Virgin Australia chief executive Paul Scurrah is reported to be in the departure lounge according to industry sources in Brisbane as the airline tries to defend serving an 80 cent tub of noodles to a $2500 business class passenger.
The news comes as analysts suggest that Bain Capital will take the airline further down market than expected and former Jetstar boss Jayne Hrdlicka will take over as chief executive.
Yesterday Virgin Australia was lashed on social media over the savage in-flight service cutbacks that see business class passengers being served up two-minute noodles.
It is understood that Mr Scurrah’s vision for the new Virgin Australia is at odds with that of new owners Bain Capital, which appears to now want to take the airline into the budget arena.
Ms Hrdlicka, also a former Bain executive recently relocated to Brisbane sparking speculation that she would take over from Mr Scurrah.
Bain Capital was contacted for comment but did not respond.
The US-based funder is due to conclude the A$3.50 billion Virgin Australia acquisition on October 31.
In a possible potent of what is to come Virgin Australia was yesterday forced to defend its refreshment packages after stinging criticism from business class passengers.
The airline is also out of wine and diet cola, with passengers resorting to bringing their own snacks on board as Bain wields a machete on costs.
In response to the barrage of criticism, some cabin crew are now taking days off because they are sick of the abuse.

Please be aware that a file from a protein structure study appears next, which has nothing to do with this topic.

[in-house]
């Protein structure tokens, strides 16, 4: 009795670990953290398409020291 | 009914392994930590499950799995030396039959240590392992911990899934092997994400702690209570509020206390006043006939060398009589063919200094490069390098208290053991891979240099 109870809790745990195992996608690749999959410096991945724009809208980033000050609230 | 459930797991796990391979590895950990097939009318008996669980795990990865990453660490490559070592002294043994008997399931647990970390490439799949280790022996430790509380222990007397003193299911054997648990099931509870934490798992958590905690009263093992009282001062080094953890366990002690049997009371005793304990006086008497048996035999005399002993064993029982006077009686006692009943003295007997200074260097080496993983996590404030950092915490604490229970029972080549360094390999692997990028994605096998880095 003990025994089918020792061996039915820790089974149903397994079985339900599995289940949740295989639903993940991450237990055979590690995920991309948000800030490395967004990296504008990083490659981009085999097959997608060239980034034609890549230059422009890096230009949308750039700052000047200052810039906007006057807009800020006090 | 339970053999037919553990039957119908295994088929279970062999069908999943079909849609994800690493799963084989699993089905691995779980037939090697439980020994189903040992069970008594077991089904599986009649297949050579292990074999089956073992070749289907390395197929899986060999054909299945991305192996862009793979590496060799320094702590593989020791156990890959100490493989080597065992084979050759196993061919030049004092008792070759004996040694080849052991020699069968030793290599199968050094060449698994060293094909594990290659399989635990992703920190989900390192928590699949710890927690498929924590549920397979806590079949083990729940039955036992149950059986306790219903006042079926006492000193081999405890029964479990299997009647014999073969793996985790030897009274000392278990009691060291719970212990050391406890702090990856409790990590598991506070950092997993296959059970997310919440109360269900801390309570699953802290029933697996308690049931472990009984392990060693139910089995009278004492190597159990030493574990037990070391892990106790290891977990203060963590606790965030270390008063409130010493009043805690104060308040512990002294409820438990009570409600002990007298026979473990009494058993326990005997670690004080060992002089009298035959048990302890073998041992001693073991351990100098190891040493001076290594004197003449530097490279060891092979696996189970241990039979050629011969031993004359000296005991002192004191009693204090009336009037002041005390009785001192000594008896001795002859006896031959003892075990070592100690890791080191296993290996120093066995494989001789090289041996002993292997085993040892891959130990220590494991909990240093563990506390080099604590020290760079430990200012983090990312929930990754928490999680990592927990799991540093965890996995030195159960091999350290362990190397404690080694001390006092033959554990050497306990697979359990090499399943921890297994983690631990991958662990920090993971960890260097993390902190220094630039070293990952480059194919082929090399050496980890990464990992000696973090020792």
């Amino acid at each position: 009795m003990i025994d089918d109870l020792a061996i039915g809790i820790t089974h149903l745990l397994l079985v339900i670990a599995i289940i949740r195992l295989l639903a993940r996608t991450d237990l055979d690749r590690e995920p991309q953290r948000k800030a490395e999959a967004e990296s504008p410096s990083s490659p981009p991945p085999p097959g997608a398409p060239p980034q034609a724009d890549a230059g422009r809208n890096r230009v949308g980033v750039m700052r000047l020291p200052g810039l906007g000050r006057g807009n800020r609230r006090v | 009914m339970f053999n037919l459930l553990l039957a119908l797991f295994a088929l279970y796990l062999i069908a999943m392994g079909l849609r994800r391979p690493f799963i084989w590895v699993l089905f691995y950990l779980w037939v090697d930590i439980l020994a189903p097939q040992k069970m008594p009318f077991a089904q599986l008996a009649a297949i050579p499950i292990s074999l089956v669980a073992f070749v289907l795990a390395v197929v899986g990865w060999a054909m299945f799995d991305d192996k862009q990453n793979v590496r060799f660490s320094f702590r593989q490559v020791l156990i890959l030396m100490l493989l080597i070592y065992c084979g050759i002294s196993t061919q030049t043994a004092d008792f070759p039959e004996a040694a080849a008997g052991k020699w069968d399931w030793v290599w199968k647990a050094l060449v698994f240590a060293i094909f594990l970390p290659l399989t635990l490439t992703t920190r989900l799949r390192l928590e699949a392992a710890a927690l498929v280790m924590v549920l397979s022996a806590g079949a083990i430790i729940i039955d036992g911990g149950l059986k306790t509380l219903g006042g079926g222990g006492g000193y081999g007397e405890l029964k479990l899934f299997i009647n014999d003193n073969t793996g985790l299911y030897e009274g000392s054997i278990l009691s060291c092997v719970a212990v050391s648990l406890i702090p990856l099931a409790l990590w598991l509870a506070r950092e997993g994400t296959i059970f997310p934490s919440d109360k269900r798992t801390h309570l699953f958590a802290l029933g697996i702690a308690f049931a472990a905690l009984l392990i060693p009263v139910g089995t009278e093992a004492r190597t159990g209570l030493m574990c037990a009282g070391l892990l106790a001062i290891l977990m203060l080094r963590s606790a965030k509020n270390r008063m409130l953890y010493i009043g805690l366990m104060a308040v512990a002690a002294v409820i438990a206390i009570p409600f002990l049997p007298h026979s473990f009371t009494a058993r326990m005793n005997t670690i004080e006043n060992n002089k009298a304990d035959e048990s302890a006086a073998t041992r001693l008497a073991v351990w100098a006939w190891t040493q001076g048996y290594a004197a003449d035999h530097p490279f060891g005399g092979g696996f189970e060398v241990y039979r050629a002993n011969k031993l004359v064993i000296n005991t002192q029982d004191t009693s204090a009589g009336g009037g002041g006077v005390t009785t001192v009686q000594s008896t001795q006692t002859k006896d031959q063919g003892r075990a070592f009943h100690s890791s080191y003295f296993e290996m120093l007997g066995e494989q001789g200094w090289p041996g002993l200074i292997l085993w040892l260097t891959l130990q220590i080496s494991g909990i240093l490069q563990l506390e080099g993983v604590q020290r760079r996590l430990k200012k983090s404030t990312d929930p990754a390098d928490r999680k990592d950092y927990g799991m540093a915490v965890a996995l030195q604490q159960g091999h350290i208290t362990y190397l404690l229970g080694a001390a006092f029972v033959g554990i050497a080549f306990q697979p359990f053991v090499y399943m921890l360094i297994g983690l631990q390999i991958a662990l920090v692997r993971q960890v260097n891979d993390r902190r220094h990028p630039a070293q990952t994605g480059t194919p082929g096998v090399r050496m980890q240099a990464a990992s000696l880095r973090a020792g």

And a staff memo also warns that even those meagre stocks are almost exhausted.
“There is limited snacks in the supply chain … and stock will be exhausted in the coming weeks,” the memo said.
It adds that wine will not be replenished.
The snacks offered are the two-minute noodles or a granola bar for business class passengers and a granola bar for economy — but only if they ask for it.
A Virgin spokesperson said the airline was taking measures to protect its passengers — including offering a limit onboard service — by minimising the risks associated with COVID.
But the spokesperson added that “as travel demand begins to increase we are exploring the possibilities for our onboard business class offering, whilst continuing to prioritise the safety and wellbeing of our guests and crew.
Qantas returned to an almost full service last month and will likely corner the business class market, especially on transcontinental flights to and from Perth